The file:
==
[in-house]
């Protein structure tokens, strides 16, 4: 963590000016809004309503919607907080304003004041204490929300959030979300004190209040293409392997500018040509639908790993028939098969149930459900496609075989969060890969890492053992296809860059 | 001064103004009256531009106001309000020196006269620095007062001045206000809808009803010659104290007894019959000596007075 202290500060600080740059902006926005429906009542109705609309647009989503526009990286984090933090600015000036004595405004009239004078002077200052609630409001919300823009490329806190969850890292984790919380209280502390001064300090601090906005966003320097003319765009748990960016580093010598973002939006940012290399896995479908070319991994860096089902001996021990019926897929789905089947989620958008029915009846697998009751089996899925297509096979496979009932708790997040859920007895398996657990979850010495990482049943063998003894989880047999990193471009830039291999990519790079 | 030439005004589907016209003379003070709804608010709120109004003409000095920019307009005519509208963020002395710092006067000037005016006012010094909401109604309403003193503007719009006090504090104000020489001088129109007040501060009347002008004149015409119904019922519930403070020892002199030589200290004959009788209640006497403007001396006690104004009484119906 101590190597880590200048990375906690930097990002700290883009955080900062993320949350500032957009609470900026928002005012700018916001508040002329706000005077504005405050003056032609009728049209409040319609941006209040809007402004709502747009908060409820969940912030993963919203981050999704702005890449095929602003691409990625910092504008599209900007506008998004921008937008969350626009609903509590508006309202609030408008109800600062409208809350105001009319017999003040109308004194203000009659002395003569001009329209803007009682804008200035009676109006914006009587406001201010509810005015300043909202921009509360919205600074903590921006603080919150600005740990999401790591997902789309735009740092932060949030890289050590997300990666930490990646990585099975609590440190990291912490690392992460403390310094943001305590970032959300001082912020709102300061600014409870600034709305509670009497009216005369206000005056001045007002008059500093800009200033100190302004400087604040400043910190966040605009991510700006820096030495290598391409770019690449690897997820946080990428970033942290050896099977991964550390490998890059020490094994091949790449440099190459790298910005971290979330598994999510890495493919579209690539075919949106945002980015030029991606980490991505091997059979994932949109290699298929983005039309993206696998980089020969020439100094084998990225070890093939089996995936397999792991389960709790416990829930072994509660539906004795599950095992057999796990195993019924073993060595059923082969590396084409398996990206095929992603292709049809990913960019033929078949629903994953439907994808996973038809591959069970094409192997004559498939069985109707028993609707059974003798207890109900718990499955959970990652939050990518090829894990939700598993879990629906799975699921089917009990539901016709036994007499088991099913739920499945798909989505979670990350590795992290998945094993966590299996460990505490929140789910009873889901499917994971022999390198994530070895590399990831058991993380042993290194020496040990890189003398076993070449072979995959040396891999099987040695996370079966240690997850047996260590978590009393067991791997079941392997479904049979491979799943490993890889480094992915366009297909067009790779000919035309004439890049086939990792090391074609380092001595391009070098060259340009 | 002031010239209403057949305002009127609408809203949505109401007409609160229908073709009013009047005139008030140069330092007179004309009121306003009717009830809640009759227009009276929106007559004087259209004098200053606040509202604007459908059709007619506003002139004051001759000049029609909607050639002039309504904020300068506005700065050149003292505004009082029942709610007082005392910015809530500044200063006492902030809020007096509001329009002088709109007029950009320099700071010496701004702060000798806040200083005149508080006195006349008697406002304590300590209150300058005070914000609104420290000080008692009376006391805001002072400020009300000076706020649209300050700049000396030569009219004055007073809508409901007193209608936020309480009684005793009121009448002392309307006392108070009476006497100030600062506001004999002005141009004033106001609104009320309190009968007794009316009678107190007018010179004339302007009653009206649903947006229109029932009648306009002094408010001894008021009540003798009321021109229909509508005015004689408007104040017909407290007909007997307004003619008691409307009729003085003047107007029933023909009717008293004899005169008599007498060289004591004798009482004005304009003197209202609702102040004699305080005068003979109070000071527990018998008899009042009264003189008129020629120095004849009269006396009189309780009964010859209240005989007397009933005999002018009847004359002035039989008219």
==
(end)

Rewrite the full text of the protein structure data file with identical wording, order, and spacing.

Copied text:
[in-house]
């Protein structure tokens, strides 16, 4: 963590000016809004309503919607907080304003004041204490929300959030979300004190209040293409392997500018040509639908790993028939098969149930459900496609075989969060890969890492053992296809860059 | 001064103004009256531009106001309000020196006269620095007062001045206000809808009803010659104290007894019959000596007075 202290500060600080740059902006926005429906009542109705609309647009989503526009990286984090933090600015000036004595405004009239004078002077200052609630409001919300823009490329806190969850890292984790919380209280502390001064300090601090906005966003320097003319765009748990960016580093010598973002939006940012290399896995479908070319991994860096089902001996021990019926897929789905089947989620958008029915009846697998009751089996899925297509096979496979009932708790997040859920007895398996657990979850010495990482049943063998003894989880047999990193471009830039291999990519790079 | 030439005004589907016209003379003070709804608010709120109004003409000095920019307009005519509208963020002395710092006067000037005016006012010094909401109604309403003193503007719009006090504090104000020489001088129109007040501060009347002008004149015409119904019922519930403070020892002199030589200290004959009788209640006497403007001396006690104004009484119906 101590190597880590200048990375906690930097990002700290883009955080900062993320949350500032957009609470900026928002005012700018916001508040002329706000005077504005405050003056032609009728049209409040319609941006209040809007402004709502747009908060409820969940912030993963919203981050999704702005890449095929602003691409990625910092504008599209900007506008998004921008937008969350626009609903509590508006309202609030408008109800600062409208809350105001009319017999003040109308004194203000009659002395003569001009329209803007009682804008200035009676109006914006009587406001201010509810005015300043909202921009509360919205600074903590921006603080919150600005740990999401790591997902789309735009740092932060949030890289050590997300990666930490990646990585099975609590440190990291912490690392992460403390310094943001305590970032959300001082912020709102300061600014409870600034709305509670009497009216005369206000005056001045007002008059500093800009200033100190302004400087604040400043910190966040605009991510700006820096030495290598391409770019690449690897997820946080990428970033942290050896099977991964550390490998890059020490094994091949790449440099190459790298910005971290979330598994999510890495493919579209690539075919949106945002980015030029991606980490991505091997059979994932949109290699298929983005039309993206696998980089020969020439100094084998990225070890093939089996995936397999792991389960709790416990829930072994509660539906004795599950095992057999796990195993019924073993060595059923082969590396084409398996990206095929992603292709049809990913960019033929078949629903994953439907994808996973038809591959069970094409192997004559498939069985109707028993609707059974003798207890109900718990499955959970990652939050990518090829894990939700598993879990629906799975699921089917009990539901016709036994007499088991099913739920499945798909989505979670990350590795992290998945094993966590299996460990505490929140789910009873889901499917994971022999390198994530070895590399990831058991993380042993290194020496040990890189003398076993070449072979995959040396891999099987040695996370079966240690997850047996260590978590009393067991791997079941392997479904049979491979799943490993890889480094992915366009297909067009790779000919035309004439890049086939990792090391074609380092001595391009070098060259340009 | 002031010239209403057949305002009127609408809203949505109401007409609160229908073709009013009047005139008030140069330092007179004309009121306003009717009830809640009759227009009276929106007559004087259209004098200053606040509202604007459908059709007619506003002139004051001759000049029609909607050639002039309504904020300068506005700065050149003292505004009082029942709610007082005392910015809530500044200063006492902030809020007096509001329009002088709109007029950009320099700071010496701004702060000798806040200083005149508080006195006349008697406002304590300590209150300058005070914000609104420290000080008692009376006391805001002072400020009300000076706020649209300050700049000396030569009219004055007073809508409901007193209608936020309480009684005793009121009448002392309307006392108070009476006497100030600062506001004999002005141009004033106001609104009320309190009968007794009316009678107190007018010179004339302007009653009206649903947006229109029932009648306009002094408010001894008021009540003798009321021109229909509508005015004689408007104040017909407290007909007997307004003619008691409307009729003085003047107007029933023909009717008293004899005169008599007498060289004591004798009482004005304009003197209202609702102040004699305080005068003979109070000071527990018998008899009042009264003189008129020629120095004849009269006396009189309780009964010859209240005989007397009933005999002018009847004359002035039989008219």